Bloomberg

The international effort to curb global warming inched forward with an agreement that extends pollution limits under the Kyoto Protocol and calls for work on a mechanism that would pay aid for climate-related disasters.

The deal endorsed by ministers from more than 190 nations in Doha yesterday restrains fossil fuel emissions from the European Union to Australia. It also for the first time suggests a channel for richer countries to compensate poorer ones for “loss and damage” from rising sea levels and drought.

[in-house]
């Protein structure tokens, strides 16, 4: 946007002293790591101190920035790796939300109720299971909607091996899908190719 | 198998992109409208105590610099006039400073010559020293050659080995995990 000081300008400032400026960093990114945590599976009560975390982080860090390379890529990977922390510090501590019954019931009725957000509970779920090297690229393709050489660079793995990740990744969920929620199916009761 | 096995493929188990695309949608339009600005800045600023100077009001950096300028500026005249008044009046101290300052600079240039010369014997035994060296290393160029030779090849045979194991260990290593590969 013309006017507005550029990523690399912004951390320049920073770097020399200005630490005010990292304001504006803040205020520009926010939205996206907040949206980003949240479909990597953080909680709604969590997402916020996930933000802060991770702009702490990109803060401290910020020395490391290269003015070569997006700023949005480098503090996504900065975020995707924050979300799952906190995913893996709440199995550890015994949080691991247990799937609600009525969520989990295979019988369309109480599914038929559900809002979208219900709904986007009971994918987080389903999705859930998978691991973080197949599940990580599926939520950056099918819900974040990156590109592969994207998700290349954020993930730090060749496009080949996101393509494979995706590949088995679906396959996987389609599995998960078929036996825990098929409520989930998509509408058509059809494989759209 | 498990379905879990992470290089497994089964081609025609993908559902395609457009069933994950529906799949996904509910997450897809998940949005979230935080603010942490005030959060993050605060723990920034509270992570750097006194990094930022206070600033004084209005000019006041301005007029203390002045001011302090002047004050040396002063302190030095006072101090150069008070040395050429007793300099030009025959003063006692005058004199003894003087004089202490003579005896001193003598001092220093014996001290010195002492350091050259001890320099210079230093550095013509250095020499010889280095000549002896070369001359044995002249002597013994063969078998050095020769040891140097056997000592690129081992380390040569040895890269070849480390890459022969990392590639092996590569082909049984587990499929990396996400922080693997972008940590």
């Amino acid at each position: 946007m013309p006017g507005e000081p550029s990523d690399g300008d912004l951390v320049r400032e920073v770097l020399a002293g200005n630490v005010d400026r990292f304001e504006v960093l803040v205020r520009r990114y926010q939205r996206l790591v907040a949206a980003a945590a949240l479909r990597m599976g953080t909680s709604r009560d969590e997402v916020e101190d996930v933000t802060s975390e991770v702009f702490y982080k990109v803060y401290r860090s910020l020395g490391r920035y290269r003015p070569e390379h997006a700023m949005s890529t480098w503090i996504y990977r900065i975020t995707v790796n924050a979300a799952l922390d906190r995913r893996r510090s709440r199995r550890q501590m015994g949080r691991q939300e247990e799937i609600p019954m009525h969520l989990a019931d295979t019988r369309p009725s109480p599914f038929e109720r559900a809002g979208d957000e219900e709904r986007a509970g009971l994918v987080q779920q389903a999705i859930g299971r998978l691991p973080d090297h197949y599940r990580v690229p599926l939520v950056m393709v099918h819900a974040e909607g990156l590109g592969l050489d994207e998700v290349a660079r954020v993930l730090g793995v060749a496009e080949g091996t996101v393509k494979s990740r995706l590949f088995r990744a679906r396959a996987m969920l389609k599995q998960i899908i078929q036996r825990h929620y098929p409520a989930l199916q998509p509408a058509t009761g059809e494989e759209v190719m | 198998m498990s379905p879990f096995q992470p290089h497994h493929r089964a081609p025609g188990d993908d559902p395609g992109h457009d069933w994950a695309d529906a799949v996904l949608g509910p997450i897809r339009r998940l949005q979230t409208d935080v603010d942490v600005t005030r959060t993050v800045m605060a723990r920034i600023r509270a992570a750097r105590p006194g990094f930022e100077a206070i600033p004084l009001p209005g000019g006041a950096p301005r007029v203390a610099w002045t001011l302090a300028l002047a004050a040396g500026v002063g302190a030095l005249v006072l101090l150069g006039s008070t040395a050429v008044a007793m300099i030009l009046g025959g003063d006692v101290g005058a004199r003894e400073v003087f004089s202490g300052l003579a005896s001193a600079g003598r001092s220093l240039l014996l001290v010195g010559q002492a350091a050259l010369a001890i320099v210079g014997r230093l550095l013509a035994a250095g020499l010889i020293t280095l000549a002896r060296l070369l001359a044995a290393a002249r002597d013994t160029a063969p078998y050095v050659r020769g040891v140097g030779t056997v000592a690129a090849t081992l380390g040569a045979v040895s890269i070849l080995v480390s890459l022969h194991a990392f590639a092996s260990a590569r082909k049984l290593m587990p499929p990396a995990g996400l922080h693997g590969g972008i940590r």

The biggest accomplishment of the annual United Nations conference was to streamline the discussions, paving the way for a global treaty by 2015 that would cut greenhouse gases from 2020. Both diplomats who negotiated the pact and environmental groups expressed frustration it won’t have an immediate impact on the atmosphere.

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